Full text:
Available online through the Dalhousie Repository


Management/Administration

Factors That Influence the Sustainability of Community Archives: A Case Study of Nova Scotia

Author: Alison Froese-Stoddard
Advisor: Fiona Black
Year: 2014

Abstract:
Small archives are essential for understanding the historical context of social groups and geographic communities by those who live in them or study them. Using a multiple case study of eight archives serving in Nova Scotia, this study delves into the factors that influence the sustainability of these institutions and employs qualitative methodologies of expert interviews and an online questionnaire. These case studies show that sustainability can be strengthened through the support of their socio-geographic, religious, or ethno-cultural communities, strong leadership able to make strategic alliances with neighboring community institutions, and continued professional relationships with regional archival councils and national associations.

Full text:
Available online through the Dalhousie Repository

What Do Users Want From a State of the Environment Report? A Case Study of the State of the Scotian Shelf Report

Author: James Ross
Advisor: Bertrum MacDonald
Year: 2015

Abstract:
This thesis is a case study of awareness and use of the State of the Scotian Shelf (SoSS) Report, a state of the marine environment report produced by the Canada Department of Fisheries and Oceans (DFO). The study utilized multiple methodologies to find evidence of awareness and use of the report in the coastal zone management community of practice, as well as to investigate the nature of the report's usage. Web traffic analysis and online surveys were used to obtain evidence of awareness and use. Interviews were conducted with members of the former ESSIM Stakeholder Advisory Committee, which oversaw the report's development. Discussion focuses on the various uses the report serves for its audiences. Conclusions regarding the effectiveness of the report's publication and promotion are presented, with recommendations for increasing the awareness and use of the SoSS Report and future state of the environment reporting endeavours by DFO and others.

Full text:
Available online through Dalspace


Organization of Information

Image Use within the Work Task Model: Images as Objects and Images as Data

Author: Lori McCay-Peet
Advisor: Elaine Toms
Year: 2008

Abstract:
The purpose of this study was to investigate the use of images as data--for the information contained within the image, or as an object to illustrate. Thirty historians and journalists from academic and professional work settings were interviewed using a series of semi-structured questions. Findings suggest that historians use images both as objects and data while journalists use images almost exclusively as objects. The use of images as data or objects has an impact on the stages in the work task process when images need to be accessed and the image attributes required. This study highlights the importance of images as a source of information, adds to our knowledge of historians' and journalists' use of images, increases understanding of the function of images in the written work task process, and provides new knowledge of what image attributes would be most useful based on image use.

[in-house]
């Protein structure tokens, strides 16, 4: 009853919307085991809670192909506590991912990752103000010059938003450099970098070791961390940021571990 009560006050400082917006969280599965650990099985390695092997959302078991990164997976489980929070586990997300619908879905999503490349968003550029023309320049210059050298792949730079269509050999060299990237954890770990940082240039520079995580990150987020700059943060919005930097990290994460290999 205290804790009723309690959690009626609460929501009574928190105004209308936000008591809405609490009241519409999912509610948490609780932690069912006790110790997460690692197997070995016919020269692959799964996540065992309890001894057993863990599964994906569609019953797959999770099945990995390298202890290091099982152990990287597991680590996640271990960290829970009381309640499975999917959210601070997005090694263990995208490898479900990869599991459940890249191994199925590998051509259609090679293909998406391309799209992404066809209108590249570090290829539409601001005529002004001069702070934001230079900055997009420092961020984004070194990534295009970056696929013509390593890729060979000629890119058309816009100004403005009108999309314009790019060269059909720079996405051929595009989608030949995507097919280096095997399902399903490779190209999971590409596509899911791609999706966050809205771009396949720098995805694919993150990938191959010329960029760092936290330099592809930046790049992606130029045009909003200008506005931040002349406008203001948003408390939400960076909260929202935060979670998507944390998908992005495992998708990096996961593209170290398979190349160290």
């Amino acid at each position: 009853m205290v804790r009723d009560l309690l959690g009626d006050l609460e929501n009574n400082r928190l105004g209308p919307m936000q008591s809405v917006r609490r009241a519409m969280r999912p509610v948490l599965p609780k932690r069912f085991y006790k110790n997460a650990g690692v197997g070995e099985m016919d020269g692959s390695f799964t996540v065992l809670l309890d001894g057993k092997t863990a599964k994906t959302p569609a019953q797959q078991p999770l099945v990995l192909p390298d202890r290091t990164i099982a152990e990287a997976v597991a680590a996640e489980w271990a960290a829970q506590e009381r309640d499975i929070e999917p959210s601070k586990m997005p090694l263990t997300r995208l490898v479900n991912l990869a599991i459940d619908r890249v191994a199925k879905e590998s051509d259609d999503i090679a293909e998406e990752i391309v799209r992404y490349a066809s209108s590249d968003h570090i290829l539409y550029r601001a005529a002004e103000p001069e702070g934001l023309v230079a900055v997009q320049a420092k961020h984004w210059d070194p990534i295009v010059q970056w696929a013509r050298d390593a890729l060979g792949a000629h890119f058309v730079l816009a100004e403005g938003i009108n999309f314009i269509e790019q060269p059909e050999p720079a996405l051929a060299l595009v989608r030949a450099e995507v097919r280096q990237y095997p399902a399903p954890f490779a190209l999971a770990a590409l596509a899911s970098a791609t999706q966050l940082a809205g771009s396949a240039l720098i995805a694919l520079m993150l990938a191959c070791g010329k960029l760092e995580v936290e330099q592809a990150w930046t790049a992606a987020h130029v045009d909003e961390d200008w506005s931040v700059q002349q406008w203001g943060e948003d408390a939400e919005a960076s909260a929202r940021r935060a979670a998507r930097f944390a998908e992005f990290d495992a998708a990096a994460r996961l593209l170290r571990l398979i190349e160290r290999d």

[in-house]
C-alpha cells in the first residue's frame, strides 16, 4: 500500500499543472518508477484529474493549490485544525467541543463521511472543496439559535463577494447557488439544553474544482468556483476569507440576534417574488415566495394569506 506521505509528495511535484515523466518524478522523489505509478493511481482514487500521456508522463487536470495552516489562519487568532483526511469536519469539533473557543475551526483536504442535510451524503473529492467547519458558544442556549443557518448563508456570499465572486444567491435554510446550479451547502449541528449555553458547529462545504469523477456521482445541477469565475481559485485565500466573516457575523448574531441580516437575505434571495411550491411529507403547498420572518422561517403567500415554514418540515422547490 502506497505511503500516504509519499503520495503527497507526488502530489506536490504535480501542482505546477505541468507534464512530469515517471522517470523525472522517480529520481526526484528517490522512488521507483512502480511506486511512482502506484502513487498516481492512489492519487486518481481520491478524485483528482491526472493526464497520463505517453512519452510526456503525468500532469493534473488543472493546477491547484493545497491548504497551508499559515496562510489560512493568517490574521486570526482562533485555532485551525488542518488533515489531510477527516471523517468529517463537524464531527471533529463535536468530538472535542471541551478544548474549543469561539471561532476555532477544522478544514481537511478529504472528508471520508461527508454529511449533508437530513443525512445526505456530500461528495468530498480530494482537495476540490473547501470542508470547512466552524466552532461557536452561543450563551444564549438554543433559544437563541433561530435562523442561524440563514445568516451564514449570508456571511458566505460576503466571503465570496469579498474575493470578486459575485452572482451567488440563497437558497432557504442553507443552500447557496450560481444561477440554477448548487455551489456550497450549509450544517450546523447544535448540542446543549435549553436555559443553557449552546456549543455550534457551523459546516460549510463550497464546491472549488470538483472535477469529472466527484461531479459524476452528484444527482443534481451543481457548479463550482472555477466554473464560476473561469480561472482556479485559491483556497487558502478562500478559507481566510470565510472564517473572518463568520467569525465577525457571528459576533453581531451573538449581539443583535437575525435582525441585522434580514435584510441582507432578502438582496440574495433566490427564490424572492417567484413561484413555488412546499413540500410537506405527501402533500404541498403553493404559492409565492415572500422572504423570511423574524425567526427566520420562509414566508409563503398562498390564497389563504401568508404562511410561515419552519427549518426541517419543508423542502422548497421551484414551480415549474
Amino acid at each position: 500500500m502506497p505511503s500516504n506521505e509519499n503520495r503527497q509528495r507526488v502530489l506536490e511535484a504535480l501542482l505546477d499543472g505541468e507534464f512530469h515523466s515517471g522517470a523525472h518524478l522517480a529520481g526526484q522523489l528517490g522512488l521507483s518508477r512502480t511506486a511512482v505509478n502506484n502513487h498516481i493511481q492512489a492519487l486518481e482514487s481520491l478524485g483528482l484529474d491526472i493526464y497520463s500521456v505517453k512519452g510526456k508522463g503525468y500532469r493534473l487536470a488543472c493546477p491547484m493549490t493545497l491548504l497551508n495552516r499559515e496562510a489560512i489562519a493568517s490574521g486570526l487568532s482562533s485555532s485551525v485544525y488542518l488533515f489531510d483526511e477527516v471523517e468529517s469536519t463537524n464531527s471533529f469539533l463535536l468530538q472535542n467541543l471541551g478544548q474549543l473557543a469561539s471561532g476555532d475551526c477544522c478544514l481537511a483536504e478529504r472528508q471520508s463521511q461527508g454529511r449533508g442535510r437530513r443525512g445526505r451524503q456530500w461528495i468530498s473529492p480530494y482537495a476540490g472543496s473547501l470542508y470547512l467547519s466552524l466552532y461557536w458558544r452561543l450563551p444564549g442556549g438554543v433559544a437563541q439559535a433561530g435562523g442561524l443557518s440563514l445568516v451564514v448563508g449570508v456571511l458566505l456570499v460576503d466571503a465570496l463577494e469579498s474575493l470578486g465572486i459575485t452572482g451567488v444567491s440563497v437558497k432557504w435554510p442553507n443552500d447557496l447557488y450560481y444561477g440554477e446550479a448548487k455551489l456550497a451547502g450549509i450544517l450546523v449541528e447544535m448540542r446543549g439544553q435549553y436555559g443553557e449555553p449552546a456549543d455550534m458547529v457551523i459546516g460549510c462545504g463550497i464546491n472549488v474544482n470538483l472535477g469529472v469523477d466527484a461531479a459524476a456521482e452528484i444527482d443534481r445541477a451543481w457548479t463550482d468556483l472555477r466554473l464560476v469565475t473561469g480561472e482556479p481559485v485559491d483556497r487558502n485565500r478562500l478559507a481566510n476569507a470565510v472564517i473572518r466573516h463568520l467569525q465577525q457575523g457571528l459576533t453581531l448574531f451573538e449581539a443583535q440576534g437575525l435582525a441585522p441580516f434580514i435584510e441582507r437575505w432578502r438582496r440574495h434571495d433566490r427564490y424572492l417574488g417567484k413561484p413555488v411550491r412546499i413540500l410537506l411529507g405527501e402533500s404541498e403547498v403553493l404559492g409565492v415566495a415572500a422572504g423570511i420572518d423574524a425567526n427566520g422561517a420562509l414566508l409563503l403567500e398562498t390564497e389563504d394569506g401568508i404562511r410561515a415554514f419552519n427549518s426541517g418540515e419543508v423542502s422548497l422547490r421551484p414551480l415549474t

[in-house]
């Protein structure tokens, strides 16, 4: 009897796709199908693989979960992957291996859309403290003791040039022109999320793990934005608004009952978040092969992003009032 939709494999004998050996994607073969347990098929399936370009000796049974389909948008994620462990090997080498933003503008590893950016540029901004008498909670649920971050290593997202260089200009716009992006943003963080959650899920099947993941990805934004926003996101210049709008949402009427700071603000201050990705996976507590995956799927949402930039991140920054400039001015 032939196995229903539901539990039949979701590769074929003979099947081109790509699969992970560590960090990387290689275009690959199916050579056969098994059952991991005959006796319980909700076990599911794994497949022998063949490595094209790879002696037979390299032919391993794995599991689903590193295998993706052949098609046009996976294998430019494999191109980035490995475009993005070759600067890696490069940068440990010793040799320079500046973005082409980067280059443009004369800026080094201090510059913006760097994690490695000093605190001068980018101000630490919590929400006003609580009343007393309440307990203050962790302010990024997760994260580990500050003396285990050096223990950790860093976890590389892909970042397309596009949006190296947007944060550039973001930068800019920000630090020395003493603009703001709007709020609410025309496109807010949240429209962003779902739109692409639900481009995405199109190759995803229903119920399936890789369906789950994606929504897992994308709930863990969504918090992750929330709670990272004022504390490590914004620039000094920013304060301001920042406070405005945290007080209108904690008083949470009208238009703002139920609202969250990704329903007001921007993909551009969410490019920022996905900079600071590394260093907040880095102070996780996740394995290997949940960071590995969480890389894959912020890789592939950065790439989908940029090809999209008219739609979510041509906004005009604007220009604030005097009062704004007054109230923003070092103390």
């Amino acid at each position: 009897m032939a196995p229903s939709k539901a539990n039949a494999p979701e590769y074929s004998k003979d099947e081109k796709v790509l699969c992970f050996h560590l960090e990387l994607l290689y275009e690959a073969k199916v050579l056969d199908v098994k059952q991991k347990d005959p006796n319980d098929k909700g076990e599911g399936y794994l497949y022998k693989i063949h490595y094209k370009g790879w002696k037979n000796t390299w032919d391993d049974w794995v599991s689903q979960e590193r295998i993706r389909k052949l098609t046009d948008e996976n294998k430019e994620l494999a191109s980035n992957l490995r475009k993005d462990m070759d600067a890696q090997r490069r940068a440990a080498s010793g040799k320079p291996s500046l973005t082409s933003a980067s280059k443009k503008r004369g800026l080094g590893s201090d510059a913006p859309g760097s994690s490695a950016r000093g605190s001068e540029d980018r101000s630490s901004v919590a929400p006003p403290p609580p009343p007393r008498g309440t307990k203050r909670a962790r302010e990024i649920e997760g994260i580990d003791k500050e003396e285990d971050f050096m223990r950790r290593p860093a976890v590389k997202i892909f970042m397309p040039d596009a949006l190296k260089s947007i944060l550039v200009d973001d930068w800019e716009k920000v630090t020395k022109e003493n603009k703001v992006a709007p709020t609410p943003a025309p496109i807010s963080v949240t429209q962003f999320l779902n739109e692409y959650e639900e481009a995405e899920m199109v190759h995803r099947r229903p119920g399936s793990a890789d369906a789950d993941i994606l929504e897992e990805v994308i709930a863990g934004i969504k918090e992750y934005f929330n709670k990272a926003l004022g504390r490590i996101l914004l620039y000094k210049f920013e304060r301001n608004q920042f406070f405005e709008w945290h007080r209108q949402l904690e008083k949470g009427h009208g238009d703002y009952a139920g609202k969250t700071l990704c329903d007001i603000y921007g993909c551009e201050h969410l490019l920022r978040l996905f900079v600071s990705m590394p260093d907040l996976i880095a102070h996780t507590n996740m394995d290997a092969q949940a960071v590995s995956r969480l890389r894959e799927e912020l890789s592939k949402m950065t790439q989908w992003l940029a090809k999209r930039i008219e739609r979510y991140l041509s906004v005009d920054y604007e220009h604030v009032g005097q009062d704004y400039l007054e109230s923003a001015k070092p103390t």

Full text:
Available online through ProQuest

The Uses of Archival Metadata for Administration and Resource Discovery

Author: Kathryn Harvey
Advisor: Louise Spiteri
Year: 2005

Abstract:
This thesis examines the types of metadata collected during accessioning and description and provides a model for archivists planning to evaluate metadata management within their own institutions. Chapter 1 outlines my overall objectives and methodology. Chapter 2 examines research on administrative metadata and recommends a minimum set of elements that should be captured early in the accessioning process. Chapter 3 reviews literature on descriptive metadata and suggests strategies for improving resource discovery of archival holdings. Chapter 4 contains a case study of the pilot metadata use survey implemented in the Dalhousie University Archives, the results of which form the basis of the policies and procedures to standardize administrative metadata collection, streamline the description process, and improve resource discovery outlined in the Appendices. Chapter 5 summarizes my findings and articulates how archivists can adapt the methodology for their own use.

Full text:
Available online through ProQuest


Services to User Populations

The Canadian Information Highway Debate and the Experience of Public Access in Rural Communities, 1993-1999

Author: Leo J. Deveau
Advisors: Fiona Black, Bertrum MacDonald & James McNiven
Year: 2003

Abstract:
In the early 1990's the federal government undertook an information policy initiative that is now referred to as the Canadian Information Highway debate. Underlying the debate was the growing presence of the Internet as a new global medium of communications. The government wanted to create a strategic plan for developing an "Information Highway" infrastructure. The debate consisted of a series of policy development activities that gathered ideas and input about how the government should develop the Information Highway.

The provision of "public access" services for the Information Highway was one of the dominant concerns expressed by many groups during the debate. How was "access" going to be defined and what did it mean for communities?

This thesis frames the complex policy development dynamics of the Information Highway debate and links the outcome to subsequent impacts upon the experience of "public access" in rural communities from 1993-1999. Specific attention is focused on how the federal government gathered information policy input during the debate; how advocacy groups expressed the need for a broader understanding of "public access;" how SchoolNet and the Community Access Program (CAP) were eventually piloted and implemented in the province of Nova Scotia; and what the early analysis of CAP sites has indicated about the strengths and weaknesses of the federal government's original access policy.